Dublin makes for one of the most enjoyable short breaks in Europe - and now, for the first time in a decade, there are bargains to be had
Few can dispute the friendliness of the Irish. It's no big mystery; they’re just nicer than the rest of us. And, in general, less uptight. While the current financial climate is hitting hard, they’ve weathered worse and they’ll weather this.
Visitors to Dublin
are always shocked to discover that it’s every bit as expensive as London, but niceness and cheapness don’t necessarily go hand in hand. However, for the first time in a decade, Dublin hotels
are dropping their prices. Book online and you’ll make an even greater saving. In that respect, there has never been a better time to visit.
Just an hour’s flying time from London, Dublin has it all. Gorgeous Georgian architecture, great art galleries, theatres, boutiques, restaurants and pubs and great swathes of coastline with proper sandy beaches just a short hop from the very compact, easy-to-navigate city centre. The River Liffey slices Dublin in half and provides a good navigational reference point, as does nearby Trinity College.
Where to stay
Ten years ago, Dublin had few great hotels to speak of but today, there’s something for everyone. Tucked down a leafy residential street a 15-minute stroll from Trinity College, the 44-room Dylan Hotel
is Dublin’s hotel of the moment. Its restaurant, Stills, serves innovative modern Irish food in a decadent dining room and its bar is one of the most popular spots for a mojito. The night I was in there, we spotted Keira Knightley and Daniel Radcliffe at first glance.
For something more central, the Clarence Hotel
is sandwiched between the River Liffey and Temple Bar. Originally opened and still part-owned by Bono and the Edge, it’s a sophisticated, understated establishment and is about to expand sideways into a neighbouring waterfront property. There’s always a party atmosphere at the ground floor Octagon Bar.
The Shelbourne Hotel, right on historic St Stephen’s Green, is a Dublin institution, which even gets a mention in James Joyce’s Ulysses. A recent refurbishment has kept the spirit of the hotel intact while giving the whole place a much-needed face-lift. Knock back champagne and oysters in the new Oyster Bar or hide away in the brilliantly moody, historic Horseshoe Bar, which hasn’t changed one bit.
It may be just 10 years old but The Merrion
feels like its been there for centuries – in a good way. Inhabiting a row of four Georgian mansions, the hotel’s best rooms feature working fireplaces, vaulted ceilings and exquisite antiques and the ground floor is a series of elegant drawing rooms with open fires, perfect for afternoon tea.
For a wholly originally accommodation option, try the Irish Landmark Trust, which restores and rents out ‘at risk’ buildings of historic or architectural interest. The three-bedroom 25 Eustace Street is a fabulous Georgian panelled townhouse just moments from Temple Bar in the heart of Dublin, and comes with its very own grand piano.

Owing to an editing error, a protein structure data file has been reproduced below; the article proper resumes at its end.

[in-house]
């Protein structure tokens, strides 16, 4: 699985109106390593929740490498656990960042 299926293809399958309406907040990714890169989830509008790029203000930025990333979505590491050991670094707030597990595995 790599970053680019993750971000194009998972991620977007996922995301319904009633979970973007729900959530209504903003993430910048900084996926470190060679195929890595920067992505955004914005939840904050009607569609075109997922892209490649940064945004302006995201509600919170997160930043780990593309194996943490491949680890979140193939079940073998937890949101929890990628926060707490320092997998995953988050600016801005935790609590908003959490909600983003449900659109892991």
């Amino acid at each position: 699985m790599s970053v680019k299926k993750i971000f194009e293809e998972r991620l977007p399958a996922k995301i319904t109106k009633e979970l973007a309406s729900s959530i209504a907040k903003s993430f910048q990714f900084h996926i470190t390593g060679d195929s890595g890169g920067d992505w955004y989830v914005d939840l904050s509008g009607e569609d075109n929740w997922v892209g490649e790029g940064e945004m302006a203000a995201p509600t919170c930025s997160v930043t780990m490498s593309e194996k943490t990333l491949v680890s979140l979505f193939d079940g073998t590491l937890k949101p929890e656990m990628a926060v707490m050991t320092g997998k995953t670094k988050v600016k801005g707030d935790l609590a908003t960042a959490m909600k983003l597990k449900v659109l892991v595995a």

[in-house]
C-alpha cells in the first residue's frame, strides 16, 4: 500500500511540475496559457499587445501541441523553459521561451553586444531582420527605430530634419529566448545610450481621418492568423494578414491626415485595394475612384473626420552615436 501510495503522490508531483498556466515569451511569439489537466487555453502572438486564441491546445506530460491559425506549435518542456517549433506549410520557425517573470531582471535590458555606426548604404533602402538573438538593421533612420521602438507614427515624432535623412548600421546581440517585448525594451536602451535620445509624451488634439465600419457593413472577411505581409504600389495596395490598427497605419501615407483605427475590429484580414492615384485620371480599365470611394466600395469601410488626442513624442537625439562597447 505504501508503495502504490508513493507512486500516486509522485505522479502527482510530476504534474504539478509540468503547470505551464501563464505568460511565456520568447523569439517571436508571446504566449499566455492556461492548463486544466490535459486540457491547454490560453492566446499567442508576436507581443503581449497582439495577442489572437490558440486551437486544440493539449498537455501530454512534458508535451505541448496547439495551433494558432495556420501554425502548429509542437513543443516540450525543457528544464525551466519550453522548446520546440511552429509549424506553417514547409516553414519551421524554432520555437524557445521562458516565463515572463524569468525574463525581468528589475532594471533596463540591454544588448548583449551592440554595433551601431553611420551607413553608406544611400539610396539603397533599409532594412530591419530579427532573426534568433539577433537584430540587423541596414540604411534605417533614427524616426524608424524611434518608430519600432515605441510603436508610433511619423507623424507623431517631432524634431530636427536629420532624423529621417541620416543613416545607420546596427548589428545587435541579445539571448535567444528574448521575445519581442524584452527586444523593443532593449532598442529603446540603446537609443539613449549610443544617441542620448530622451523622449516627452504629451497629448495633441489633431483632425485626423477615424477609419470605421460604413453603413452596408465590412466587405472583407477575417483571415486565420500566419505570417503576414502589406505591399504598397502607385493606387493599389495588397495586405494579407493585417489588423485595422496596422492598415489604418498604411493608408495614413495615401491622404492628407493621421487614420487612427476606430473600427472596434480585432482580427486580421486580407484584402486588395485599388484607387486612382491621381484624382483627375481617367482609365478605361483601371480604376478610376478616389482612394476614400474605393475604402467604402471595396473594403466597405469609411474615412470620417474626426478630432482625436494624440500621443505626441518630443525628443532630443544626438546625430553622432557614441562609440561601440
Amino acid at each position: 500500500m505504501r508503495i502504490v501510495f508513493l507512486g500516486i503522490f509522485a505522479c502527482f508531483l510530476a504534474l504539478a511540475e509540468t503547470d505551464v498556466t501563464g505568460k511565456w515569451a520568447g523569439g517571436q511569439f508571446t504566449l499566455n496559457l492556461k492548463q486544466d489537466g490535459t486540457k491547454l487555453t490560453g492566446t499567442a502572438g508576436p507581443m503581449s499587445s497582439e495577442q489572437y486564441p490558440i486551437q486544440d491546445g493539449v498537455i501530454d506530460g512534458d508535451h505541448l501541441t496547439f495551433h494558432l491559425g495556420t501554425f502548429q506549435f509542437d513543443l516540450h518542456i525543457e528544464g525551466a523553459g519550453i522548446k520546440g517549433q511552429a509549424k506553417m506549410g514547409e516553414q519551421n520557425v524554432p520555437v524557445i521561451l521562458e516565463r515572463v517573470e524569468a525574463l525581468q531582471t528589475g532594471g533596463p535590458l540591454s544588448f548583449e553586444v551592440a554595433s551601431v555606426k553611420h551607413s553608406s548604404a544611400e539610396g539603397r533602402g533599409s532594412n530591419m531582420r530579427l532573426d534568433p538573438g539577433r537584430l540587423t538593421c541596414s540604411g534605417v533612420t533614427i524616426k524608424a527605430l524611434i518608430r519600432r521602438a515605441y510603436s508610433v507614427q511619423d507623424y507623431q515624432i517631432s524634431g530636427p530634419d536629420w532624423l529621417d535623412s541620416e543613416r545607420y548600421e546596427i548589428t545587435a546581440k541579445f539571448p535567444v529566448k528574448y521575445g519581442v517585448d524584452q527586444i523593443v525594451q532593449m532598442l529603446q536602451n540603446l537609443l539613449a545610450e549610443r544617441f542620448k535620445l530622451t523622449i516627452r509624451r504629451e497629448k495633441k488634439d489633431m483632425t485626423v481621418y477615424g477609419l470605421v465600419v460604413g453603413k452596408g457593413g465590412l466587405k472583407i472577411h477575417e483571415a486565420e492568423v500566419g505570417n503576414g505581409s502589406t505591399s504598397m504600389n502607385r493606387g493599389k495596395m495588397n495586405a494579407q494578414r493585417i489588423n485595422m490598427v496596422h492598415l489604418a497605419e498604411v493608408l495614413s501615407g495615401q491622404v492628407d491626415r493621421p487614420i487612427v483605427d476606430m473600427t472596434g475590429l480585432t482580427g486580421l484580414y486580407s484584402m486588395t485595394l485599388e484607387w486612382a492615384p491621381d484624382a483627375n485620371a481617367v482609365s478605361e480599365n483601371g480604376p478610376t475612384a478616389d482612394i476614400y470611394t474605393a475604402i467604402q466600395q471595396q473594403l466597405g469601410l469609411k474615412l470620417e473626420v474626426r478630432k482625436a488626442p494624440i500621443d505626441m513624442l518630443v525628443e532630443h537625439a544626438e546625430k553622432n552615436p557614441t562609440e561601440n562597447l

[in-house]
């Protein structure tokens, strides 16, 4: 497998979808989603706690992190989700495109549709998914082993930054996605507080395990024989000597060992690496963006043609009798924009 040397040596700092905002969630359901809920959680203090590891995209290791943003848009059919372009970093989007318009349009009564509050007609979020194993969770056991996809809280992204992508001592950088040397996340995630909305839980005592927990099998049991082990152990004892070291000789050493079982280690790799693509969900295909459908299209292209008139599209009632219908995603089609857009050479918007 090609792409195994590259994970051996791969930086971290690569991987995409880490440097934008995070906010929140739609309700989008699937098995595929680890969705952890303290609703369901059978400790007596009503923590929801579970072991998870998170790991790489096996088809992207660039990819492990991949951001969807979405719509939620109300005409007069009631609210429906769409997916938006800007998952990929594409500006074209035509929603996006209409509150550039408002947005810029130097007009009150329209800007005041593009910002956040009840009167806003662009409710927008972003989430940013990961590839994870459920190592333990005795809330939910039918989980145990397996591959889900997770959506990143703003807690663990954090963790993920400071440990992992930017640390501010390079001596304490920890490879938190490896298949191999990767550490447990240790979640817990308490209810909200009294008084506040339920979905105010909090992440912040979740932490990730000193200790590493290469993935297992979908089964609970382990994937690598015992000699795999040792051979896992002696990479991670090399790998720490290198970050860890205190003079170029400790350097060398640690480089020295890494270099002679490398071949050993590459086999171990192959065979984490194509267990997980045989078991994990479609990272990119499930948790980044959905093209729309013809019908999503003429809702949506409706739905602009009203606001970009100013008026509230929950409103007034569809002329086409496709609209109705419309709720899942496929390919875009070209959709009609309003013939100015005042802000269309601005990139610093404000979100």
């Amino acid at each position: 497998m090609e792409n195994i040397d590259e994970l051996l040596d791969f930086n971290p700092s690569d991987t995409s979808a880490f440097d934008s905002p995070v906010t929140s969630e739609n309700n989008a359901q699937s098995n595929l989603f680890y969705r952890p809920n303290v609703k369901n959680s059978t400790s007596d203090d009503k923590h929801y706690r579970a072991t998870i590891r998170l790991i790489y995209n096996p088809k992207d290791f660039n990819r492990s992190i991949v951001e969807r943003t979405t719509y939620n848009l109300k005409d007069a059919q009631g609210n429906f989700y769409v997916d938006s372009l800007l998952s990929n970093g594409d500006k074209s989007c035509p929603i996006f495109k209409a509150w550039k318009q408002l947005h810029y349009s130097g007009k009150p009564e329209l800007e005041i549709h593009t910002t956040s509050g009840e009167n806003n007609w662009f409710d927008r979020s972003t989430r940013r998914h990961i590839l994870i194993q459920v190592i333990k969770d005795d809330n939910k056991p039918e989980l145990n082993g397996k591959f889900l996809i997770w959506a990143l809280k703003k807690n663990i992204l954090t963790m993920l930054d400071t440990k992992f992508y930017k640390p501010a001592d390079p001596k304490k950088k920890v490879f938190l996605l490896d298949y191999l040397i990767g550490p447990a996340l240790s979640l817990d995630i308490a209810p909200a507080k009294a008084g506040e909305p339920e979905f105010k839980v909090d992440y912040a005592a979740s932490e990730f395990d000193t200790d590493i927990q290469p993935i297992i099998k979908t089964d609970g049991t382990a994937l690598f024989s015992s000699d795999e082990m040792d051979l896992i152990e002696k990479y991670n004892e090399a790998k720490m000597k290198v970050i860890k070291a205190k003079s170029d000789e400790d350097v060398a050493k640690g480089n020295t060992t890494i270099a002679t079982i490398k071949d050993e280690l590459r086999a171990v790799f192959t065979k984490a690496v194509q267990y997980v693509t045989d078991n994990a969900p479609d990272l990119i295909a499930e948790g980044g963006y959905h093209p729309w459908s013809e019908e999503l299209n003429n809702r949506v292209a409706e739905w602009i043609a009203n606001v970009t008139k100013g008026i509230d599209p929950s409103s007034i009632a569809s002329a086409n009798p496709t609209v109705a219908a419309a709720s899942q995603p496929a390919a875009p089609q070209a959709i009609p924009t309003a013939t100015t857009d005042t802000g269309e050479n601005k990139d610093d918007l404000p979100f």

What to do
For those who want to, there’s plenty to see and do in Dublin
. Call in at the Hugh Lane Gallery,
home to Ireland’s foremost collection of modern and contemporary art and Francis Bacon’s wonderfully chaotic studio, moved piece by piece from its original London location when he died. Drop by the gallery café for a glass of wine on the way out. Head to The National Gallery of Ireland
(on Merrion Square), which houses the national collection of Irish art and other international gems including an only recently-discovered Caravaggio and a great bookshop. You should also wander through Trinity College
, where Educating Rita
was filmed, to the Long Room at its Old Library, home to the Book of Kells, one of the world’s earliest surviving manuscripts.
Where to eat
The city’s culinary scene has never been better. Native Dubliner and king of Irish cooking, Richard Corrigan has just opened an outpost of London’s Bentley’s on St Stephen’s Green; needless to say it's been an instant success. For delicious organic Irish food with French influences, head to Chapter One in Parnell Square. Others of note include Locks (1, Windsor Terrace); the tapas and wine bar, Port House (64A South William Street) and Restaurant Patrick Guilbaud at the Merrion Hotel, which holds two Michelin stars and serves modern takes on the Irish classics. For an atmospheric slice of historic Dublin, head to the excellent Winding Stair on Lower Ormond Quay, upstairs from a bookshop of the same name, selling new and secondhand books. If it’s a hangover cure you’re after, you can do no better than Elephant & Castle on Temple Bar, whose chicken wings with blue cheese sauce are legendary.
Where to drink
No weekend in Dublin is complete without spending a good part of it in the pub, preferably drinking Guinness. Probably the city’s most famous pub is the Stag’s Head on Dame Court, where they’ve been pulling pints of Guinness since 1890. Even though everyone knows about it, it still feels like a hidden gem. Alternatively, try Kehoe’s (9 South Anne Street), a cosy local’s local with bags of character. For something more sophisticated, there’s Wine Upstairs (TriBeCa, 65 Ranelagh).
Out of town
For a breath of fresh air, catch the Dart (Dublin’s over-ground equivalent of the tube) to Killiney, the fashionable south Dublin coastal suburb whose residents include Bono, the Edge and Van Morrison. Walk through Killiney Hill Park to Dalkey for a pint at Finnigan’s before hopping back on the Dart to central Dublin.